Wednesday, November 7, 2012

Food Challenge Day 4

by Rabbi Katy Z. Allen

Gratitude for what I have makes me think about those who have less. Research shows that we don't respond as well to big numbers as we do to individual stories. But here are some big numbers anyway. In 2011 in Massachusetts, 700,000 people were struggling to put food on the table, and a whopping 10.8 percent of households were food insecure. Throughout the United States, 50.1 million Americans lived in food insecure households, which included 16.7 million children. That was 14.9 percent of all U.S. households! Many of the people in these households were more than insecure about where their next meal would come from, they were just plain hungry. 
 
I don't have to worry about where my next meal is coming from. But more than 1 in 10 people in Massachusetts and 1 in 7 in the United States worry about this every day.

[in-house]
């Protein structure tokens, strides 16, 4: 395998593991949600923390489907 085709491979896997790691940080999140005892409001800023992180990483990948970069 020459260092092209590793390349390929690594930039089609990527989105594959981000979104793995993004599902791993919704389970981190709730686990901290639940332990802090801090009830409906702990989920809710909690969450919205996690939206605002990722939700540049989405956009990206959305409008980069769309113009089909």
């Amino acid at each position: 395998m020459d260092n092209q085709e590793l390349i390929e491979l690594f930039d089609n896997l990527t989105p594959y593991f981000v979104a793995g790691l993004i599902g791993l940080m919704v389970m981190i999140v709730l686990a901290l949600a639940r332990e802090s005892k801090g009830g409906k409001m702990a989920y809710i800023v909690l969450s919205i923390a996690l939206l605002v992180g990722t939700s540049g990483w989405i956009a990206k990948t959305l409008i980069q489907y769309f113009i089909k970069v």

These are big numbers, and our human brains do not respond well to such information. This is also a chronic, on-going situation, and it is easy to grow immune to it, especially since it is a problem that is so hard to solve. It doesn't get big press like a hurricane or a flood. It is always just there, in the background - unless, of course, you are living it, in which case it is always in the foreground.
 
So we do a food drive on the High Holidays and are glad to provide meals to hungry children to help them grow better. We pick wild cranberries, nourishing our spirits with the gift of produce from the Earth and being outdoors together for a picnic when we wouldn't normally do so, with a calming view of the reservoir beside us all the entire time. We write a check to help out those in need in a crisis like Sandy.
 
We put our finger in the dike.
 
And then we sit down to a delicious meal. We overeat. We throw away excess food or food that went bad waiting in our refrigerators to be eaten.

Hunger is real, and it is in our backyard. 

Is gratitude just a feeling, or is it a motivator? 
  
I invite your thoughts.

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